After following the same routine on the 27th, Willmarth departed Leyte Gulf and headed for the Palaus. At 08:00 on 28 October, Willmarth — escorting the oilers earmarked to refuel the 7th Fleet ships — rendezvoused with the carriers of Task Group 77.4 and screened the refuelling operations for the balance of the day. Detached that afternoon, Willmarth screened Ashtabula and Chepachet as they voyaged to Kossol Roads, in the Palaus. Arriving on 30 October, Chepachet reloaded until 4 November, and returned to Leyte Gulf with her badly needed cargo to conduct fueling operations from 7 to 10 November.
Later wartime service
Between 14 November 1944, when she returned to New Guinea, and 27 December, when she sailed for the Philippines, Chepachet served at various South Pacific ports as station oiler, receiving oil brought in by naval and merchant tankers, and transferring it to combatants. Arriving at Mindoro, PI, on 8 January 1945, Chepachet sailed on to fueling operations in Lingayen Gulf on 11 January, when she aided those ships which had just carried out the successful assaults there. On 15 January she reported at newly won San Fabian for station tanker duty, which continued there and at Mindanao until 4 June. The oiler then put to sea for the Borneo operation, sailing to Tawi Tawi for staging. From 21 to 25 June Chepachet was at sea under escort of Leland E. Thomas (DE-420) fueling the bombardment group which carried out an intensive preparatory pounding at Balikpapan, Borneo and on 30 June, the oiler returned to Balikpapan for the assault the next day. She remained off the Borneo coast until 19 July, supporting the assault and occupation. Chepachet returned to Subic Bay for operations in the Luzon area, for example, rendezvous with a fast carrier task group at the end of August under escort of Walton (DE-361). Chepachet followed the Subic Bay movements until the close of the war.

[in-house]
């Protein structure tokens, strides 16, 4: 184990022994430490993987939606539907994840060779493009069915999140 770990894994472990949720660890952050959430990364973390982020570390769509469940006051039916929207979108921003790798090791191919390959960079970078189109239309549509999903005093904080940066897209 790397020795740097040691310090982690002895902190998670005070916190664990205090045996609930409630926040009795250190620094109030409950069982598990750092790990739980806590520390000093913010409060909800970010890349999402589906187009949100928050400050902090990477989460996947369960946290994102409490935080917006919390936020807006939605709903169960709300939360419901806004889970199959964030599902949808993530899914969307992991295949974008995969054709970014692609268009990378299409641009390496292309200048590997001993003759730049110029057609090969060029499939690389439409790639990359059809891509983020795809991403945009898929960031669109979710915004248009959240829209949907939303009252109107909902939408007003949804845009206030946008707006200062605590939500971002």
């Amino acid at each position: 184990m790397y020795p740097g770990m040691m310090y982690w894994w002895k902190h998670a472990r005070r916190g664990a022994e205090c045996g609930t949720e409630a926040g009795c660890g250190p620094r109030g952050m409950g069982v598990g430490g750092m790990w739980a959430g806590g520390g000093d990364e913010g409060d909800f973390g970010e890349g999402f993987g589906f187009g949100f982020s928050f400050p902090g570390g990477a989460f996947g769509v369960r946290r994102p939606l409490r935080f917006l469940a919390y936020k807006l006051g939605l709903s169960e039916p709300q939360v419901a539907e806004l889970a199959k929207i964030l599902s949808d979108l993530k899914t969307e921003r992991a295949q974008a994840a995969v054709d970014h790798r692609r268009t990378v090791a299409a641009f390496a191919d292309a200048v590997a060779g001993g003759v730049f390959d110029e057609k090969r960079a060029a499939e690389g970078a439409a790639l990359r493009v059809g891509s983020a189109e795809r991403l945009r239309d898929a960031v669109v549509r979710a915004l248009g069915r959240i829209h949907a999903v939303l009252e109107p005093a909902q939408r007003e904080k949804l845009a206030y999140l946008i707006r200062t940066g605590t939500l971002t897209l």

Closing of the war
Chepachet aided in occupation and redeployment operations throughout the Far East with station duty at Jinsen, Korea; Hong Kong; Okinawa; and Tokyo until 9 December, when she sailed for Pearl Harbor. She returned to Yokohama on 29 January 1946, offloaded her cargo, and sailed for home on 4 February. Arriving at San Francisco on 21 February, Chepachet was decommissioned on 15 May.
Retitled USNS Chepachet, she was transferred to the Military Sea Transportation Service for service in a noncommissioned status, reclassified as a transport oiler, and manned by a contract civilian marine crew. The vessel was placed out-of-service in July 1950, struck from the Naval Register on 4 January 1980 and transferred to the Maritime Administration for disposal.
At that time Global Marine Development won a contract from the Department of Energy to build a research vessel for Ocean Thermal Energy Conversion. They chose the USNS Chepachet because her electric drive could be used to run the pumps and equipment necessary for the project. When repairs and modifications were completed she was renamed the "SS Ocean Energy Converter" and dedicated in Hawaii on July 5, 1980. She had a successful deployment ending in April 1981, but due to funding cuts she was unable to be deployed again. In February 1982 she was transferred to the state of Hawaii to be sold for scrap with the proceeds and useful equipment going to an onshore OTEC research facility.
Around 1998, former crewmembers finally located the village their vessel was named for, and held a reunion in Chepachet, Rhode Island, documented in an article in The Providence Journal dated 20 September of that year.
- While the DANFS lists 2 battle stars, the town of Chepachet website lists 4.
- Johnson, Tom (May 1981). "Electricity from the Sea". Popular Science 218 (5): 78–79.
- "OTEC Power for SriLanka". p. 2.5. Retrieved 27 January 2014.
- Charlier, R. H. Ocean Energies: Environmental, Economic and Technological Aspects of Alternative Power Sources. Elsevier. Retrieved 27 January 2014.
- Crew of ship 'Chepachet' tracks down the village
- This article incorporates text from the public domain Dictionary of American Naval Fighting Ships. The entry can be found here.
- Ships of the U.S. Navy, 1940-1945
- The T2 Tanker Page
- Wildenberg, Thomas (1996). Gray Steel and Black Oil: Fast Tankers and Replenishment at Sea in the U.S. Navy, 1912-1995. Annapolis, Maryland: Naval Institute Press. Retrieved 2009-04-28.